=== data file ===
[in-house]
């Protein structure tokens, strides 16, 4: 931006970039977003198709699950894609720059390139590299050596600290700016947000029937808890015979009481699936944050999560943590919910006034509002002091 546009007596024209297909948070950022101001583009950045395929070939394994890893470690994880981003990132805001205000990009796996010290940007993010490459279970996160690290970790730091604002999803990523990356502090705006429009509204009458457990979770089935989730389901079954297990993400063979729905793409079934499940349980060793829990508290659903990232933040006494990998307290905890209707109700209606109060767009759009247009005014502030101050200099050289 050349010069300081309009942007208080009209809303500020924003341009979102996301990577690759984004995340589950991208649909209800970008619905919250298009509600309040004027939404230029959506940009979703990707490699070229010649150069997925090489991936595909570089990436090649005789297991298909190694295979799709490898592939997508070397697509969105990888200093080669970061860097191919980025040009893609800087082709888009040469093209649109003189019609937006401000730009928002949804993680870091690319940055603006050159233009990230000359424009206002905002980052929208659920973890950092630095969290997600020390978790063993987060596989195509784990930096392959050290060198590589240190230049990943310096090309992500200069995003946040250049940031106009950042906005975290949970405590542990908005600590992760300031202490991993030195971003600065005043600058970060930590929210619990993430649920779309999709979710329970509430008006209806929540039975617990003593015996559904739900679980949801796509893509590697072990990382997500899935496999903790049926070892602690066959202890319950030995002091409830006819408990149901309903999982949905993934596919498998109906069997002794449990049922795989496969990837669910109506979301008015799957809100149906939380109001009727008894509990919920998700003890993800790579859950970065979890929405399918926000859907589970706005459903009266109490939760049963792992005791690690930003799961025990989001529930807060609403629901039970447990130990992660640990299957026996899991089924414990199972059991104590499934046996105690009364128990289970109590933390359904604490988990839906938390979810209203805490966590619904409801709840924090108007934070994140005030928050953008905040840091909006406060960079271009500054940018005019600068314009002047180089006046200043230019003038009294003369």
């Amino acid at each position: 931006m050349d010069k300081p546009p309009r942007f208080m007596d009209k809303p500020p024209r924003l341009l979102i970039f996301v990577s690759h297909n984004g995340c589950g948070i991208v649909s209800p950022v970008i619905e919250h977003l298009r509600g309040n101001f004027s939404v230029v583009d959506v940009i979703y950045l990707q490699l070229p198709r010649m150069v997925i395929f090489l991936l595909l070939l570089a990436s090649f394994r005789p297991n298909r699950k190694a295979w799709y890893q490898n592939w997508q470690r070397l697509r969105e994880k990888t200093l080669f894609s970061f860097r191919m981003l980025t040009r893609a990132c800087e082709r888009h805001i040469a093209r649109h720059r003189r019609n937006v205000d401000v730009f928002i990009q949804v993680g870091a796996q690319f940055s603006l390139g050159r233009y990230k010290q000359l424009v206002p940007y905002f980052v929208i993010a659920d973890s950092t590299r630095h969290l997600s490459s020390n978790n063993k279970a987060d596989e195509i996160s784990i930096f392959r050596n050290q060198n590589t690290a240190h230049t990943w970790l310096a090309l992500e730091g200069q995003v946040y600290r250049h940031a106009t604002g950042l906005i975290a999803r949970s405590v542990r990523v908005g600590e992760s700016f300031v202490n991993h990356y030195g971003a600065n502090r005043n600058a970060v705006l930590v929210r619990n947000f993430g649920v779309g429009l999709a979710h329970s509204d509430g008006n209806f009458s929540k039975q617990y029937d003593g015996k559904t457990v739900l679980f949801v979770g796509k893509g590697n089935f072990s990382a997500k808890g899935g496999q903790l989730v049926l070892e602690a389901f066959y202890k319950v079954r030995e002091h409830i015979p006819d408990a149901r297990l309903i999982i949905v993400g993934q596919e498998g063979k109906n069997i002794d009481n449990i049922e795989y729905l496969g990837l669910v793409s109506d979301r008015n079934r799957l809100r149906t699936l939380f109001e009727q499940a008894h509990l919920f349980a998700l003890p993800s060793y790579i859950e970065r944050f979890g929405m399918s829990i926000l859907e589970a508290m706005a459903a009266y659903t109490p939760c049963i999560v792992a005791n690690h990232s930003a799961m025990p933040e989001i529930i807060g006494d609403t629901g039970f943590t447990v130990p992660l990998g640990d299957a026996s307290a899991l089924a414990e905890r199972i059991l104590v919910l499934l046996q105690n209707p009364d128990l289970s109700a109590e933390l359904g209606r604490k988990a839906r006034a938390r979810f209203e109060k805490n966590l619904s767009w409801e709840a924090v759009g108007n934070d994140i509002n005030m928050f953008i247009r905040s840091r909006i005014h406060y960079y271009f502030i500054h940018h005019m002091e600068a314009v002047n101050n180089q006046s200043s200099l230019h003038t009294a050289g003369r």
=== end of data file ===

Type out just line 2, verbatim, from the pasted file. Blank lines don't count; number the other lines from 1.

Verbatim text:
């Protein structure tokens, strides 16, 4: 931006970039977003198709699950894609720059390139590299050596600290700016947000029937808890015979009481699936944050999560943590919910006034509002002091 546009007596024209297909948070950022101001583009950045395929070939394994890893470690994880981003990132805001205000990009796996010290940007993010490459279970996160690290970790730091604002999803990523990356502090705006429009509204009458457990979770089935989730389901079954297990993400063979729905793409079934499940349980060793829990508290659903990232933040006494990998307290905890209707109700209606109060767009759009247009005014502030101050200099050289 050349010069300081309009942007208080009209809303500020924003341009979102996301990577690759984004995340589950991208649909209800970008619905919250298009509600309040004027939404230029959506940009979703990707490699070229010649150069997925090489991936595909570089990436090649005789297991298909190694295979799709490898592939997508070397697509969105990888200093080669970061860097191919980025040009893609800087082709888009040469093209649109003189019609937006401000730009928002949804993680870091690319940055603006050159233009990230000359424009206002905002980052929208659920973890950092630095969290997600020390978790063993987060596989195509784990930096392959050290060198590589240190230049990943310096090309992500200069995003946040250049940031106009950042906005975290949970405590542990908005600590992760300031202490991993030195971003600065005043600058970060930590929210619990993430649920779309999709979710329970509430008006209806929540039975617990003593015996559904739900679980949801796509893509590697072990990382997500899935496999903790049926070892602690066959202890319950030995002091409830006819408990149901309903999982949905993934596919498998109906069997002794449990049922795989496969990837669910109506979301008015799957809100149906939380109001009727008894509990919920998700003890993800790579859950970065979890929405399918926000859907589970706005459903009266109490939760049963792992005791690690930003799961025990989001529930807060609403629901039970447990130990992660640990299957026996899991089924414990199972059991104590499934046996105690009364128990289970109590933390359904604490988990839906938390979810209203805490966590619904409801709840924090108007934070994140005030928050953008905040840091909006406060960079271009500054940018005019600068314009002047180089006046200043230019003038009294003369």